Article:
As a multi-site charity already engaging volunteers, with a volunteer board and strong volunteer belief and leadership at Executive level, the new museum was well placed to take volunteering to new heights – both in terms of reaching non-traditional volunteers and embedding volunteering in the new organisation.

With all of these ducks in a row, the cultural expectations of staff and volunteers – existing and those being recruited – were set well in advance, and this pro-volunteering culture permeated every aspect of the museum’s operations.

Of course, people move on, and sometimes new colleagues are less aware of volunteering’s role and power. They won’t necessarily relate to or understand the culture. This is why it’s crucial that everyone coming into an organisation is made aware of that culture from the first exposure: through job adverts, taster sessions, interviews, induction and training – right through to exit interviews.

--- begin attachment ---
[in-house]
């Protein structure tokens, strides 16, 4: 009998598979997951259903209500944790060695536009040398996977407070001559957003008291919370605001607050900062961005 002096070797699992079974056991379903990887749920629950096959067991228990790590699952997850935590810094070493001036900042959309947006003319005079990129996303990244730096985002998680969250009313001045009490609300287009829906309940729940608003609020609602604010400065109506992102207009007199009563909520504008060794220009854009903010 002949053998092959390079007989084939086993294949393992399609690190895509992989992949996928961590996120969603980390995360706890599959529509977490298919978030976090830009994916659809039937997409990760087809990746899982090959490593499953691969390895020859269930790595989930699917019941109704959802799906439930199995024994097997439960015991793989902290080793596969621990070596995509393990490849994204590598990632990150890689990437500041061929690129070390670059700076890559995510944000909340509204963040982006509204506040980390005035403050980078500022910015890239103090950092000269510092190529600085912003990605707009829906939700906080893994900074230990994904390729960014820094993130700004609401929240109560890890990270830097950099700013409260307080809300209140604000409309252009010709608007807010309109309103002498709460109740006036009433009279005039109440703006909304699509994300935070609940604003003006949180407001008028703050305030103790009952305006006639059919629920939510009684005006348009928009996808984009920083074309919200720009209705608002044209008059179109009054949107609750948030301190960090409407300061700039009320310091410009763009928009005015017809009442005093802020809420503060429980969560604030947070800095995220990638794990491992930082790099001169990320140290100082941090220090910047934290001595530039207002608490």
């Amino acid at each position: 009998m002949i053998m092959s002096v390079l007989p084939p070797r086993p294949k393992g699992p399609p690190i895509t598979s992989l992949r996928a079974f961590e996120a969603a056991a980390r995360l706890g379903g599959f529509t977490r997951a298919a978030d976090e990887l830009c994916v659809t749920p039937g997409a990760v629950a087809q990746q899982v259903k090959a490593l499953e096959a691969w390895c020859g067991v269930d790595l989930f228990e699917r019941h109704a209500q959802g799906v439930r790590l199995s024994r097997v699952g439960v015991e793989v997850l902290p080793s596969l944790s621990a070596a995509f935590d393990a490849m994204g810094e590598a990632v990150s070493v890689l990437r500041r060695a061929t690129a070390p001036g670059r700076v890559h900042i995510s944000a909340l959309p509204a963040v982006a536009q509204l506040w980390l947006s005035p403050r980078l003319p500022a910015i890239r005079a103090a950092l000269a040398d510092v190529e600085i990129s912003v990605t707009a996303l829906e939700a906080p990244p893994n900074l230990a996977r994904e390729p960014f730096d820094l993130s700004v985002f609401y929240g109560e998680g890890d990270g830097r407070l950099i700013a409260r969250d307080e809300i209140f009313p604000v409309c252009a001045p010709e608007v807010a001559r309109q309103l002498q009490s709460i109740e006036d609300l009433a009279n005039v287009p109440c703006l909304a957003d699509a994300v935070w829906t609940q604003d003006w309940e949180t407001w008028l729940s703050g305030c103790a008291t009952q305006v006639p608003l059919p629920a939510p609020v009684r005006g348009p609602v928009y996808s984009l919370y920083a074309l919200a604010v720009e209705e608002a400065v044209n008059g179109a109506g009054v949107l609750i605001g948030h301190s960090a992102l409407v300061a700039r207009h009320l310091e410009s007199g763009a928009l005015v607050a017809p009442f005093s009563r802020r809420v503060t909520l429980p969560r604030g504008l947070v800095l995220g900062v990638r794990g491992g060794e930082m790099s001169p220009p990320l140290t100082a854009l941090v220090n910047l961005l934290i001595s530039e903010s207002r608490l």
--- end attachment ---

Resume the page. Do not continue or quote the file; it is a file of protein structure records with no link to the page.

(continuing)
Staff and volunteers should always be inducted and trained together whenever possible. Mess facilities should be shared, and reward and recognition should apply to everyone.

This guest blog is by Lynn Blackadder, a coach and consultant with 22 years’ experience of helping organisations involve volunteers.
lynn@lynnblackadder.com , @lynnblackadder )

On 8 July, we will be hearing from Rachel Tapp, Volunteer Coordinator for the London Borough of Havering Council, about building a volunteer program from scratch and exploring the journey towards an effective, working volunteer strategy woven throughout the aims and objectives of the wider organisation. To book your space on AVM’s “Embedding Volunteer Culture within an Organisation” Networking Day click here.